'My Dear, I Must Have Been Dreaming All This'

In this post, I mentioned I've been working my way through a collection of Grimm's fairy tales. Well, I'm still working my way through, but I'm stuck on obsessed with one in particular right now: The Robber Bridegroom.

Do you know this story? I confess, I don't think I ever read it as a child. It's one of those stories the scholars of fairy tales would group under stories told to help people deal with "courtship anxieties": a young girl visits the home of her betrothed only to discover he's one of a band of murderers. She is hidden behind a barrel by an old woman, apparently in the employ of the band of murderers, who says they'll escape together after the murderers fall asleep.  "I've been waiting a long time for this moment," she says. The murderers come home. They have taken a young maiden prisoner. They force her to drink three glasses of wine: one white, one red, one yellow. She dies. They chop her into pieces and sprinkle her with salt (yes, it's the old woman's job to cook her; yes, it's a reasonable courtship anxiety to wonder if you will be devoured by married life). One of the murderers sees a gold ring on one of the dead maiden's fingers and can't get it off, so chops the finger off to get at the ring. It flies across the room and lands in the lap of the girl who's hiding, the one engaged to one of the murderers.

The old woman and the young girl escape after the murderers fall asleep, and the girl does indeed marry the murderous man to whom she was engaged. But at the wedding feast, everyone is asked to tell a story.  Guess what story the bride tells? Yes: the story of going to her betrothed's house and all that happened there. As she moves through the plot, she keeps repeating, "My dear, I must have been dreaming all this." I won't tell you how it ends in case you want to scurry off to the library and read it for yourself.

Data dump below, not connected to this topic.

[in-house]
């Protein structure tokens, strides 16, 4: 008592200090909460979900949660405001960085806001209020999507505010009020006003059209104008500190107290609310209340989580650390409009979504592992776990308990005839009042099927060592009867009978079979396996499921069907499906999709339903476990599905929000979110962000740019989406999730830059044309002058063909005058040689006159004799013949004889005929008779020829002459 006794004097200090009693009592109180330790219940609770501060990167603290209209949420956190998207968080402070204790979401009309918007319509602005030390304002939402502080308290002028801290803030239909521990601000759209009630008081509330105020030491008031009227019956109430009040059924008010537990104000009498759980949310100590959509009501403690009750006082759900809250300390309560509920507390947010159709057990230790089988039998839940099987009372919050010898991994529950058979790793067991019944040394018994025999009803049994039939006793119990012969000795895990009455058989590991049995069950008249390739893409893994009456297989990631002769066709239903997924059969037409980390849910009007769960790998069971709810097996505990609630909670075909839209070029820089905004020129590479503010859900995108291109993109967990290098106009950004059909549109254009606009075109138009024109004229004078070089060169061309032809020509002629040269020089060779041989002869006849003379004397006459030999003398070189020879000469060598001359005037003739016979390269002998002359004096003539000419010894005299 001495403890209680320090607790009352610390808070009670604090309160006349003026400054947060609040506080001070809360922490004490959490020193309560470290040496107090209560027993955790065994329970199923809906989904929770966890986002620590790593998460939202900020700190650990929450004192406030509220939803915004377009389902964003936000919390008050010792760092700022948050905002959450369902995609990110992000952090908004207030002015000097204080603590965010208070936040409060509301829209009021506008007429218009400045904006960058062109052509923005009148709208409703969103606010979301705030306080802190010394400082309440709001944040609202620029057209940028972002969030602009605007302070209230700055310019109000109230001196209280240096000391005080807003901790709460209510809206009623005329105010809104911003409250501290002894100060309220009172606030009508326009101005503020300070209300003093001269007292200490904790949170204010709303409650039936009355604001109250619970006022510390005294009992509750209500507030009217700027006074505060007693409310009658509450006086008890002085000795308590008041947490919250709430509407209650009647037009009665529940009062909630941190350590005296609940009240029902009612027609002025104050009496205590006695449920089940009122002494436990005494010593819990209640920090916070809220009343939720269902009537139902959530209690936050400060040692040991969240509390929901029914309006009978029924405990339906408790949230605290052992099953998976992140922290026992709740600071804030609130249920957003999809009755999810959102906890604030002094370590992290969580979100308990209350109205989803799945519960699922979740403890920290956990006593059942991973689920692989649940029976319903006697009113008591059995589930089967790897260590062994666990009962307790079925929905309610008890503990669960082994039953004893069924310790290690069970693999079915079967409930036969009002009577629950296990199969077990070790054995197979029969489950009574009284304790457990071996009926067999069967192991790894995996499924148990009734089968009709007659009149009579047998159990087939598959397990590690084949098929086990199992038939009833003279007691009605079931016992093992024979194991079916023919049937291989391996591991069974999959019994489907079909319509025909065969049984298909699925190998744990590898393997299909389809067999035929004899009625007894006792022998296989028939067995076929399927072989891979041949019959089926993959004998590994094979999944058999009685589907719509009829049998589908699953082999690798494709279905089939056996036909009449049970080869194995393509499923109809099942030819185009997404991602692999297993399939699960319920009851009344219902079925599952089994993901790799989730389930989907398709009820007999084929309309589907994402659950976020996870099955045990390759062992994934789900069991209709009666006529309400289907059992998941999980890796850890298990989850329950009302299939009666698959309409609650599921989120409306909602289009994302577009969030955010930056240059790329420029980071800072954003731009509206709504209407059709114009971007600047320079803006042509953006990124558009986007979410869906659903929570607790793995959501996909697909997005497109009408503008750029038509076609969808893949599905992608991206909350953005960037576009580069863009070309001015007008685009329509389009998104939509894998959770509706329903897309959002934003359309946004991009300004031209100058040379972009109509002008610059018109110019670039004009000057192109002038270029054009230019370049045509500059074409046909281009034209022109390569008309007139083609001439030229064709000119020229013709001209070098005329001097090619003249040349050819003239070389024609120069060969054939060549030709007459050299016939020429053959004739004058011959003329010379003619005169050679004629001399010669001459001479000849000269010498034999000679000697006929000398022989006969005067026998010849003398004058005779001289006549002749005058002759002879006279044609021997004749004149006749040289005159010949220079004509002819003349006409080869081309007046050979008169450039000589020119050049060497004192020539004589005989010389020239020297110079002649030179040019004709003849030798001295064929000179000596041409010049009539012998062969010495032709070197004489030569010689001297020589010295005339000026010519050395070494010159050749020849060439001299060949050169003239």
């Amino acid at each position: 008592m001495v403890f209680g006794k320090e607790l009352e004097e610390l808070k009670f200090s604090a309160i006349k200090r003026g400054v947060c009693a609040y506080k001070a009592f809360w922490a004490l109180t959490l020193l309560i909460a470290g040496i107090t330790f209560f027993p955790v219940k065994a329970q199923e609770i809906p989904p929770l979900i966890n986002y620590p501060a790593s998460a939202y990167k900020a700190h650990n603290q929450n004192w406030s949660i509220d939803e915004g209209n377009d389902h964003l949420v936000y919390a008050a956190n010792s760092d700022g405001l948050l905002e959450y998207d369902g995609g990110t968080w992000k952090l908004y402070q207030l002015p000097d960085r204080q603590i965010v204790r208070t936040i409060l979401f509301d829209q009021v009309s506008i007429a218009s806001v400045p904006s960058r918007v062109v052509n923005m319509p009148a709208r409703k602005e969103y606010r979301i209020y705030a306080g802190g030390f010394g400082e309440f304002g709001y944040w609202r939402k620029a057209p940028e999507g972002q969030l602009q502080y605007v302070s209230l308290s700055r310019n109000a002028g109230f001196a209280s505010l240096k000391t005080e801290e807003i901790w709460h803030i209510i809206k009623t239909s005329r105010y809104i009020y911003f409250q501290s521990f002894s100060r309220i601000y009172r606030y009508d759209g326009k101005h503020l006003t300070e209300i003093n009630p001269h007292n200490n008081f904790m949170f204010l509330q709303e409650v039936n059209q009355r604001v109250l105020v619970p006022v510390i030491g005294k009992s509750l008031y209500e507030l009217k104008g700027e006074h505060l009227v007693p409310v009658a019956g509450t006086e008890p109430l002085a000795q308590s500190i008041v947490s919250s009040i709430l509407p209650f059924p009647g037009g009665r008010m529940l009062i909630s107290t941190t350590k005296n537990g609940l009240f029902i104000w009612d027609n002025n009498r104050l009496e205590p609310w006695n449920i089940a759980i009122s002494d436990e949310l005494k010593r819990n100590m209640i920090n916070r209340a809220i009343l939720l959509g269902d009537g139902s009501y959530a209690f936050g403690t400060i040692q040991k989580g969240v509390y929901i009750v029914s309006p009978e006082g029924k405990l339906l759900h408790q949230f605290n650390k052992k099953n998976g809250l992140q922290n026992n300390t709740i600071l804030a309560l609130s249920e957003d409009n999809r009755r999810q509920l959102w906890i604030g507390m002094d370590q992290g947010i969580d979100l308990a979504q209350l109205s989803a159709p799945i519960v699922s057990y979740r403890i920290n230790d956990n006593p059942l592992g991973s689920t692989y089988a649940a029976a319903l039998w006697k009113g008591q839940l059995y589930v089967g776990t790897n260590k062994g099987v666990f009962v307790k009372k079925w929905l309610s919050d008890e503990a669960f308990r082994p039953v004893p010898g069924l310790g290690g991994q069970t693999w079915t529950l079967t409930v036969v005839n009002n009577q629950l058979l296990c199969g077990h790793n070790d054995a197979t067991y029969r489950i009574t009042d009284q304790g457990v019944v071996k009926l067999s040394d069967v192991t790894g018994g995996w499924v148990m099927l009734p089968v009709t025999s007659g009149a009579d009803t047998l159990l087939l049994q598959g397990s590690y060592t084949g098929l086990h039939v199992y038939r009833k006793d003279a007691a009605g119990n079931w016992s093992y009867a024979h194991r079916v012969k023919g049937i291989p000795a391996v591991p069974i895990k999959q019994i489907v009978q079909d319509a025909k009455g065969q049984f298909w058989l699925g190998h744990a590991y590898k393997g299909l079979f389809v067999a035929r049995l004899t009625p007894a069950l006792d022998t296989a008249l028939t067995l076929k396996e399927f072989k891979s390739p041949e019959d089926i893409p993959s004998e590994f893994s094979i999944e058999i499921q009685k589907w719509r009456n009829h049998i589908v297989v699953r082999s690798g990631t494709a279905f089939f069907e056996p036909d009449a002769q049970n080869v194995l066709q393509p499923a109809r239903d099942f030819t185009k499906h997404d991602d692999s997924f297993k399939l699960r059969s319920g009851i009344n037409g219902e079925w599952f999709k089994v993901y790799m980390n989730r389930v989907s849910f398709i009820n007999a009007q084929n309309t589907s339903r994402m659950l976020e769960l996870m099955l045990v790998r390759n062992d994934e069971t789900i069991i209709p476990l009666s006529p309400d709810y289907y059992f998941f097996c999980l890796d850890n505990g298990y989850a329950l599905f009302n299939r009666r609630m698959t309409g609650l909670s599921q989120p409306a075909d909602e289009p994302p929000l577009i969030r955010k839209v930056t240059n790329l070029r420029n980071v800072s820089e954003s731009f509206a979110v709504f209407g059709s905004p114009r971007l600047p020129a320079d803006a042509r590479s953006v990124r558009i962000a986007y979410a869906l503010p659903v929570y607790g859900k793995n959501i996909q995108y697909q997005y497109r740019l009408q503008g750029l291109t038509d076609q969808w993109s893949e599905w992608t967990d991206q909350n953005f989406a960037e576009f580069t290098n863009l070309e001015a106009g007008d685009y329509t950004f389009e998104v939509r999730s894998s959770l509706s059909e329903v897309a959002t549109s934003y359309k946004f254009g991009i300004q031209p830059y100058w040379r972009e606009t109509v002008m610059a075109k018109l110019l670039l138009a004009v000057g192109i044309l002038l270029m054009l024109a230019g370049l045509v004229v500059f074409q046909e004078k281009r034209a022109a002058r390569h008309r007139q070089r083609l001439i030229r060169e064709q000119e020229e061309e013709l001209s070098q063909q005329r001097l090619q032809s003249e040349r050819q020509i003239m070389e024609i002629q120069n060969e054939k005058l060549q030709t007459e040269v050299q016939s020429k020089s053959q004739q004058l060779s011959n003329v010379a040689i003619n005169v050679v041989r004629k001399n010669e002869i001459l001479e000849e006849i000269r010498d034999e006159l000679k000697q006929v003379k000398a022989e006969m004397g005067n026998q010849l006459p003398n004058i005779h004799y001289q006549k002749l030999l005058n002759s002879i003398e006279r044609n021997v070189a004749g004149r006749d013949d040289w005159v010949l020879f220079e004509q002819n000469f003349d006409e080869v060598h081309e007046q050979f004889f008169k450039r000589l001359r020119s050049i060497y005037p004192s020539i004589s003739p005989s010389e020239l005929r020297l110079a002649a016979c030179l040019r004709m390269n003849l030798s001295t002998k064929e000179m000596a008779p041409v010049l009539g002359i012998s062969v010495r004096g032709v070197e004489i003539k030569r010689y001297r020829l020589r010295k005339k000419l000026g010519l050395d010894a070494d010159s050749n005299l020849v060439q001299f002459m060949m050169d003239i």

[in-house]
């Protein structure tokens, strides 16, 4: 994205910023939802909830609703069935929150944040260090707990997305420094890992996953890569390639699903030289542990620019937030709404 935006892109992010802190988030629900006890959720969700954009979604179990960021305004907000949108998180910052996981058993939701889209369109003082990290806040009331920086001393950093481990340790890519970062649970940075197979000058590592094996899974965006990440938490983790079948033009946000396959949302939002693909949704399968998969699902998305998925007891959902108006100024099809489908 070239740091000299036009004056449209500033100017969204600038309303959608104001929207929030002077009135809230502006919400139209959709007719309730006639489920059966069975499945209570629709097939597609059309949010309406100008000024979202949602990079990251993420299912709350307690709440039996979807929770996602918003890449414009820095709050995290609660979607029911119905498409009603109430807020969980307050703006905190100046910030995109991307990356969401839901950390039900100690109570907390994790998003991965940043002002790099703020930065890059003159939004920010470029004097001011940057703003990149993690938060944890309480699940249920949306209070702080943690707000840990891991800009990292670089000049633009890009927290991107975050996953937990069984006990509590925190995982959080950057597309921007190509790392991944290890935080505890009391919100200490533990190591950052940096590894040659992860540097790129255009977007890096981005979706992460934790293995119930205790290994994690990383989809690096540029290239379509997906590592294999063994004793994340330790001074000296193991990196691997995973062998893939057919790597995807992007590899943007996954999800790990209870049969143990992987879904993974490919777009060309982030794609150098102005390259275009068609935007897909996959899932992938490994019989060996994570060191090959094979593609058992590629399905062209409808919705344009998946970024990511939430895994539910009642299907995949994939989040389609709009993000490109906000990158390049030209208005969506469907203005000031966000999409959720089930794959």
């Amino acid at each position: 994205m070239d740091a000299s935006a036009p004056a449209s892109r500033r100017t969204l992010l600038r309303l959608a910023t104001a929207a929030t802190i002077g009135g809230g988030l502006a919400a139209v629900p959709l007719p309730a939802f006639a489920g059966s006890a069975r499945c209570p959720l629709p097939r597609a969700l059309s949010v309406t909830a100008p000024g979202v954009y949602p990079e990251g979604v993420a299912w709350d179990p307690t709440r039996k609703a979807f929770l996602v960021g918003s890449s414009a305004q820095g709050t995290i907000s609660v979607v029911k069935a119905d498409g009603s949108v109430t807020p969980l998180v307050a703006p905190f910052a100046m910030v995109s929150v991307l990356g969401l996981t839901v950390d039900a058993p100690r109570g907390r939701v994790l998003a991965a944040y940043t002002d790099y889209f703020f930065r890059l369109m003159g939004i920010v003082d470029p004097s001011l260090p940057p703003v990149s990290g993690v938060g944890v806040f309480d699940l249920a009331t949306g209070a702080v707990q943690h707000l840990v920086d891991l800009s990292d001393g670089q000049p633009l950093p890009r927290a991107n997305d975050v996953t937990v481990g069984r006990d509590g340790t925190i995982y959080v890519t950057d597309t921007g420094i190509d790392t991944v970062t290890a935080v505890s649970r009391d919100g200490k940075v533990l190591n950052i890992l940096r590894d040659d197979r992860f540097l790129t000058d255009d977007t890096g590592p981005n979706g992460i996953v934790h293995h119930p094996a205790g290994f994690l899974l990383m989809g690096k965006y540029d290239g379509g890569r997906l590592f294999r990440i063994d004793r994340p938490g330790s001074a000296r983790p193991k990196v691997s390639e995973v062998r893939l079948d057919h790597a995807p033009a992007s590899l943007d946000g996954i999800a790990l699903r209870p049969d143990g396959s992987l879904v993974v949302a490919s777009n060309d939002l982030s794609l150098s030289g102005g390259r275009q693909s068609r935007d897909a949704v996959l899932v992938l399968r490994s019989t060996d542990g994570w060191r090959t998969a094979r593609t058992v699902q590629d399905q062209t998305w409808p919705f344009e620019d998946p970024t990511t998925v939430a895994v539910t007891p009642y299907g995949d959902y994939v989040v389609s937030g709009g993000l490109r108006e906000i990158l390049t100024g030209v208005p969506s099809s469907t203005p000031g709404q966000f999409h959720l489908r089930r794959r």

I am fascinated by this story. For one thing, I'm a sucker for repeating lines. But I think what I'm most interested in are all the stories within its bounds that aren't told. Who is this old woman? How did she come to be the cook at the murderer's den? Why did she wait until now, until this young maiden arrived, to try to escape? Who is this bride-to-be? How did she get connected to her betrothed? Why would she allow the wedding to go on after learning what she learned?

Just think of all the stories we know and love, and think of all the stories within those stories that have never been told. I confess, I feel like this is part of my job as a writer: to mine the old stories and tell the ones that are just there waiting, but that haven't been told yet.

In the Jewish tradition there is a set of stories like this called the Midrashim. They are sacred texts. And for good reason: we learn so much about the stories we already know when the untold stories are told.

So, I admit I'm hoping some of the untold stories in The Robber Bridegroom will make their way into a poem or two.

And speaking of fairy tales, I just have to share a link to this beautiful book I saw over the weekend.  It's a new illustrated version of Little Red Riding Hood. Hoping it finds its way onto my bookshelf one of these days. All the better to read you with, my dear!


Gerry said...

I found one translation of the text of the Grimm fairy tales on Project Gutenberg:


No illustrations, but I was always afraid of illustrated Grimm anyway.

I don't know why the old woman didn't escape until the maiden arrived. I can never figure out why the teenaged babysitters always go up to the attic either. Something there is in us that likes to scare ourselves half to death. Now I have something to keep me awake tonight.

My favorite Margaret Atwood is The Robber Bride. Or Cat's Eye, depending on my mood.

Sandy Longhorn said...

Wow, Molly. We're on parallel tracks. I've just started the Grimm collection and I'm sort of stunned by all the holes in the stories, all the unexplained connections.

Looking forward to whatever comes from your journey.

Molly said...

Gerry, I'll have to read the translation on Gutenberg and see if there are any differences. Differences in translation are also intriguing, no? I haven't read Margaret Atwood's Robber Bride or Cat's Eye, but her Blind Assassin had me spellbound and haunts me still.

Sandy, I'm interested to see if the Grimm tales influence the cautionary tale poems you've been working on. Enjoy the stories, holes and all.

Ms. WK said...

I have never read this! Thanks for the "book worm" that will need to be finished.

Molly said...

Ms. W-K, get yourself a copy of the Grimm tales. You will not regret it! You may even find things to teach... can you see your students writing modern-day fairy tales? Thanks for reading.